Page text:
Hours and overtime

What are the requirements for meal and rest breaks?

ProvincialAfter five hours of work, a 30-minute unpaid meal break must be granted (but, if agreed to, this can be split into two 15-minute breaks), with no statutory “coffee breaks” beyond the required meal period. Most employees must receive at least 11 consecutive hours off work each day. Employees must receive at least eight hours off work between shifts (unless the total time on both shifts is less than 13 hours), and 24 consecutive hours off each work week or 48 consecutive hours every two consecutive weeks. Employers and employees may be able to vary some requirements with a written agreement and statutory information sheet.

FederalAfter five hours of work, a 30-minute unpaid meal break must be granted, with no statutory “coffee breaks.” Between shifts, the minimum rest period is eight consecutive hours.

What are the maximum hour rules?

ProvincialForty-eight hours per week is the maximum with special rules in certain industries (e.g., construction). An employer and employee can enter into a written agreement (plus a statutory information sheet) to work excess hours. Further, in exceptional circumstances, the maximum weekly and daily hours can be exceeded. For most employees, the daily limit is eight work hours (or the regular workday if it is longer than eight hours).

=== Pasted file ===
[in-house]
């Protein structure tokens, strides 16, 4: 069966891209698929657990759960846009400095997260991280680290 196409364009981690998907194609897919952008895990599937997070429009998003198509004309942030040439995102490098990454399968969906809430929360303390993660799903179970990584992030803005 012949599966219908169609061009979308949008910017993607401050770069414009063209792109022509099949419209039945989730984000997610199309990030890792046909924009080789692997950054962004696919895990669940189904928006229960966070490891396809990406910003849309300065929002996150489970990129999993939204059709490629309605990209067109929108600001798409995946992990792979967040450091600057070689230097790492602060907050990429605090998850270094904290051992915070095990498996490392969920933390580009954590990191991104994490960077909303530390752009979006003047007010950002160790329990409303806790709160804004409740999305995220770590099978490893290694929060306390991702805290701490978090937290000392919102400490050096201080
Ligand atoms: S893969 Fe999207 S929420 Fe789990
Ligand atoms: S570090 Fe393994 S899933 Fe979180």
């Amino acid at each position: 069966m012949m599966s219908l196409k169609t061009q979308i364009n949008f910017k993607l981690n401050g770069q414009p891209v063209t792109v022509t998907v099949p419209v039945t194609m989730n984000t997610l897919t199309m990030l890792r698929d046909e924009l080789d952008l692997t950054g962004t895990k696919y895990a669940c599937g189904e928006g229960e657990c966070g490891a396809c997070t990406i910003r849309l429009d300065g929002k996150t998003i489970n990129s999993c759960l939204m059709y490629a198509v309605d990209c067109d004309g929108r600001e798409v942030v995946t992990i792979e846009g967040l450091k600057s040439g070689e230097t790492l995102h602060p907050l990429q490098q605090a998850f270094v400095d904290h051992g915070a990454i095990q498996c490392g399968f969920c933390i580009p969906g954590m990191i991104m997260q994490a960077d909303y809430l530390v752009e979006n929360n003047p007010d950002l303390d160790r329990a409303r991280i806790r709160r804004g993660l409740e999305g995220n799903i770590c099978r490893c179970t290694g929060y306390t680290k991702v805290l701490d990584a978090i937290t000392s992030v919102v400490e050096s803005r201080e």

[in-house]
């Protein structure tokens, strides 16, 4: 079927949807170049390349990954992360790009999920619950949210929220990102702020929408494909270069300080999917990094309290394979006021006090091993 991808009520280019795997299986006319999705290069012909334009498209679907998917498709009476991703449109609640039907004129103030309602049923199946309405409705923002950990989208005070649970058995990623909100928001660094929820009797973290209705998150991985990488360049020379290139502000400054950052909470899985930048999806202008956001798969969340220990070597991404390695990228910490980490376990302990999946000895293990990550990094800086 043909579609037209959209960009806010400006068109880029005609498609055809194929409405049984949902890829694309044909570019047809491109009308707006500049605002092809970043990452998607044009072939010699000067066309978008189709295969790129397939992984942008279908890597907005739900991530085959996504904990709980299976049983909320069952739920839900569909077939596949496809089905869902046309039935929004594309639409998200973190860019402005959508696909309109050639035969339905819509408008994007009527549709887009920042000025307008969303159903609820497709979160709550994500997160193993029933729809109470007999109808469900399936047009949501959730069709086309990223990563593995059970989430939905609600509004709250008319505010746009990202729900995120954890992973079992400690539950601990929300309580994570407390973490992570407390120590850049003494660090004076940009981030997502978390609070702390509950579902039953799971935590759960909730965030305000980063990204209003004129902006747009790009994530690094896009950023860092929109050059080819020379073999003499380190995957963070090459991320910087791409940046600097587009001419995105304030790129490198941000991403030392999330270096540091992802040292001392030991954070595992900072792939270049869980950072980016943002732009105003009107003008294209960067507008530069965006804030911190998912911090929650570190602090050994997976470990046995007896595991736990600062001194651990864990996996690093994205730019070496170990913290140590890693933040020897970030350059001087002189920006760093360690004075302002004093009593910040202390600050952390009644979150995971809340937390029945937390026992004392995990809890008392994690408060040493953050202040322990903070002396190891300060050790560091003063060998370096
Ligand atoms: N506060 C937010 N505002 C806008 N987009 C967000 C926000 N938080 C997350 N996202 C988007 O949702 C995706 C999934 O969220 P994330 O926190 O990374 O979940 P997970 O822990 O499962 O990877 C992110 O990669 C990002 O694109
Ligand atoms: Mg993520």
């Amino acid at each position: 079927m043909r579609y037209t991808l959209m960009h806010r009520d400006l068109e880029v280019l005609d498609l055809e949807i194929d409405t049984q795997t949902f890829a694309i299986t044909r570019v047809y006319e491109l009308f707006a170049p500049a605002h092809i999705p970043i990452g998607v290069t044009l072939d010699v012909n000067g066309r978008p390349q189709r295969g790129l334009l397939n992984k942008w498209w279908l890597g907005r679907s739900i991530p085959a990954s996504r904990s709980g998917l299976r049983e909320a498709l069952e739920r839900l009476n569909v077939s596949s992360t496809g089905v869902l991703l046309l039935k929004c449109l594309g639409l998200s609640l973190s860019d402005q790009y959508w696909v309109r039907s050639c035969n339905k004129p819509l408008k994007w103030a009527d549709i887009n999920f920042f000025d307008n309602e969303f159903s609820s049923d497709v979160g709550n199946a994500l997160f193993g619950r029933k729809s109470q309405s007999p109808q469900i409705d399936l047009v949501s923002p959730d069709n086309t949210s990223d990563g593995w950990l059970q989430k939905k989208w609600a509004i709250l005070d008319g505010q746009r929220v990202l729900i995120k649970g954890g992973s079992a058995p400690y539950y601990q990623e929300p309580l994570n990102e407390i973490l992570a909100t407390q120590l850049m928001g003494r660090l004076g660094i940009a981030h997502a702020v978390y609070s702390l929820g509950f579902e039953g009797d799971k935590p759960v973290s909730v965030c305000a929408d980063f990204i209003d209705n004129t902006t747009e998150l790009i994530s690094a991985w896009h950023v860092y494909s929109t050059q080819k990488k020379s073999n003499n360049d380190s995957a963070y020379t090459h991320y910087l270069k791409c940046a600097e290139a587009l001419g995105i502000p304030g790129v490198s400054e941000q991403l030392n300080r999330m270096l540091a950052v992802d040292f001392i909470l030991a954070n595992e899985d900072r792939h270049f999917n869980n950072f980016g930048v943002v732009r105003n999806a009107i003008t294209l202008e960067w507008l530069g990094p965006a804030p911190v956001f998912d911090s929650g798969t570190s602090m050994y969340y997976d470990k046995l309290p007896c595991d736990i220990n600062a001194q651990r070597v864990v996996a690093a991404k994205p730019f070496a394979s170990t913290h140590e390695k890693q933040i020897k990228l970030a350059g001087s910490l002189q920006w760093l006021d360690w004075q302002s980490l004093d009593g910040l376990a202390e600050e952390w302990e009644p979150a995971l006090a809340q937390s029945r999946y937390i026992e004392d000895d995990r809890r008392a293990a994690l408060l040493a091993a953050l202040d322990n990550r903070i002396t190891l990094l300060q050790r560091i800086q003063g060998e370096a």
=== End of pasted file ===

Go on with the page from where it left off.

FederalEmployees cannot work more than 48 hours per week, but an employer may apply for a permit to exceed those hours. Special rules apply in certain industries (e.g., railways and trucking).

How should overtime be calculated?

ProvincialThere is no daily overtime. All hours worked over 44 hours per week attract overtime at one and one-half times the employee’s regular rate. Certain industries have special rules. Employers and employees can enter into a written agreement averaging hours of work over a period up to four weeks for the determination of overtime entitlement.

FederalAll hours worked over 40 hours per week or eight hours per day (whichever is greater) attract overtime at one and one-half times the regular rate. Certain industries have special rules.